The AP is reporting that a NYC Judge Loretta Preska has dismissed lawsuits from several individuals in the Borat film who claim they were deceived. This time, the case was brought by two etiquette teachers and the film’s driving instructor, not the drunken frat boys who made inappropriate comments, or the Romanian villagers who believed they had been misled, each of whom also brought cases that ended unsuccessfully for the plaintiffs. It’s been a few years since the release of the film, and with the lawsuits against it now winding down before the release of Bruno, it looks like the release form Cohen is using for interviews is completely bulletproof (for more information on what type of release forms they used, check out this Slate article).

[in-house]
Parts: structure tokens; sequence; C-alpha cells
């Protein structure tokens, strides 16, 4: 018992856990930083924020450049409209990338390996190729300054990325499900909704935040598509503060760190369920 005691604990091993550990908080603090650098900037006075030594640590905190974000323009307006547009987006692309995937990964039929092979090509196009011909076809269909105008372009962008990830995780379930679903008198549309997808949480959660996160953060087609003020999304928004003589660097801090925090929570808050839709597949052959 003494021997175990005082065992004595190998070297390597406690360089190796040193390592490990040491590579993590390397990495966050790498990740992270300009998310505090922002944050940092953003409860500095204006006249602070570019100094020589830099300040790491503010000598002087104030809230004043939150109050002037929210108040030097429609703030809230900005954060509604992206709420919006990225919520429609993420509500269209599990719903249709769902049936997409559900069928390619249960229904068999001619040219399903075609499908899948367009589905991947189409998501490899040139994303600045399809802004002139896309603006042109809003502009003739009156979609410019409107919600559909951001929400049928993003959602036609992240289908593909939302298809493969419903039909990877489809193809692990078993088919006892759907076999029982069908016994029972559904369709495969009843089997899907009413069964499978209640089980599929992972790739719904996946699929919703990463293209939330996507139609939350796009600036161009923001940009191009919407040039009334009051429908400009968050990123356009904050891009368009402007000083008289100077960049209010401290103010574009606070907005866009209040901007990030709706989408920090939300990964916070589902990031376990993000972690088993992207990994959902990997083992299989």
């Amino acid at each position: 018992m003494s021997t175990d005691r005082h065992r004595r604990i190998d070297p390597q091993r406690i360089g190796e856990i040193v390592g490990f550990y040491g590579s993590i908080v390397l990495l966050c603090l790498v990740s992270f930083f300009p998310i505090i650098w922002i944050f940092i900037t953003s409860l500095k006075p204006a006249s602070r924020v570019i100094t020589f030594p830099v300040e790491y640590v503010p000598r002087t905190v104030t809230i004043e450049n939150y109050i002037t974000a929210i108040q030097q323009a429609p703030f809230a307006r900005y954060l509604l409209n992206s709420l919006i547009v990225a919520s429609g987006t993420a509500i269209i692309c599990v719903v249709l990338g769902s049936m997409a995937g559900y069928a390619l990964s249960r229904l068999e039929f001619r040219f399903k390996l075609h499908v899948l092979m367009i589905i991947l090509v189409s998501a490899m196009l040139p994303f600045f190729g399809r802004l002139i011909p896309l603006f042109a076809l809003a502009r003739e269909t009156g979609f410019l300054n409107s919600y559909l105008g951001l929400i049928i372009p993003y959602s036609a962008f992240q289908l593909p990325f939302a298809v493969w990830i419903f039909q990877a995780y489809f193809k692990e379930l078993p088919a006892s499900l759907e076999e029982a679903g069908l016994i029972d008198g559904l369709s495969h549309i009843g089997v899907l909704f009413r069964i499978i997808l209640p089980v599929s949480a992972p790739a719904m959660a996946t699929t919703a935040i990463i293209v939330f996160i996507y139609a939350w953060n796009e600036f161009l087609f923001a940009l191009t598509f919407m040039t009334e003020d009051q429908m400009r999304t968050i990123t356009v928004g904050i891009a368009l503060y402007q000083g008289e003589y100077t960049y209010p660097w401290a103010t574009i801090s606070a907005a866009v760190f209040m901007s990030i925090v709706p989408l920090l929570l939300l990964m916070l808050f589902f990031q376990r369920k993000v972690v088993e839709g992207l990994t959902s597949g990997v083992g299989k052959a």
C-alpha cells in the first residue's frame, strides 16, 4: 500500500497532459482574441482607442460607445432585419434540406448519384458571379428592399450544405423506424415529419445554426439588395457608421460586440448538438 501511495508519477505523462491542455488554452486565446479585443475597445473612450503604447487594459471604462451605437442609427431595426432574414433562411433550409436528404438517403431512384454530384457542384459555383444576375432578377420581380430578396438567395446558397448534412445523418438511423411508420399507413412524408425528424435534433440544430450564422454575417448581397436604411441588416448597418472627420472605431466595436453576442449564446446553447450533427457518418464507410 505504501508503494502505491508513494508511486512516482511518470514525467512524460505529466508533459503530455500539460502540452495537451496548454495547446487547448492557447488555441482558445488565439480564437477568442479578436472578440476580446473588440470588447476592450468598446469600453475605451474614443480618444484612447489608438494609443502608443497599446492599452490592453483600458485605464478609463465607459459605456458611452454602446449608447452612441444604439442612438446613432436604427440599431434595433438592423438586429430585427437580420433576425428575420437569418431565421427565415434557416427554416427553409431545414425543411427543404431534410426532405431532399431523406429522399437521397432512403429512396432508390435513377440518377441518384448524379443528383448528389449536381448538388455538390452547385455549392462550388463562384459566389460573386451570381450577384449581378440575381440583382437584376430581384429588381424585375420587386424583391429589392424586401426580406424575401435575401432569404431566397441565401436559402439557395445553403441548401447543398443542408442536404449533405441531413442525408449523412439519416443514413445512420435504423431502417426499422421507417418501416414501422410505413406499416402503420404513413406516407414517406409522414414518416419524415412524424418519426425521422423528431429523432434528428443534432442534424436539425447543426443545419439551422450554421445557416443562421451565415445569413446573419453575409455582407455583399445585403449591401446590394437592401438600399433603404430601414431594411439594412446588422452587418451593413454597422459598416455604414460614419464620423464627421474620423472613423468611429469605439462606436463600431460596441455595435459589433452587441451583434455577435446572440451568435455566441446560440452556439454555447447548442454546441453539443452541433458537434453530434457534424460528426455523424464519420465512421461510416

Lest you think the interviewees knew precisely what they were getting into, this 2006 BBC article describes exactly what happened to you if you were one of the film’s “marks”:
Most of Borat’s victims were ensnared in a similar way. They would be contacted by a woman calling herself Chelsea Barnard from a fictional film company, One America Productions. They would be told about the foreign correspondent making a film about life in the US, with the pitch tailored to each person’s specialist subject. Then on the day of the interview, they would be presented with a release form at the last minute, be paid in cash and, finally, Borat would amble in, beginning with some serious subjects before starting his provocative routine.
It’s understandable why instructors would be peeved at the snow job they received during the making of the film. But whether that irritation is legally actionable now seems a question that has been answered pretty much definitively.
Discuss: Is this vindication for Sacha Baron Cohen’s comedic methods? Or should these people have gotten compensated for their humiliation?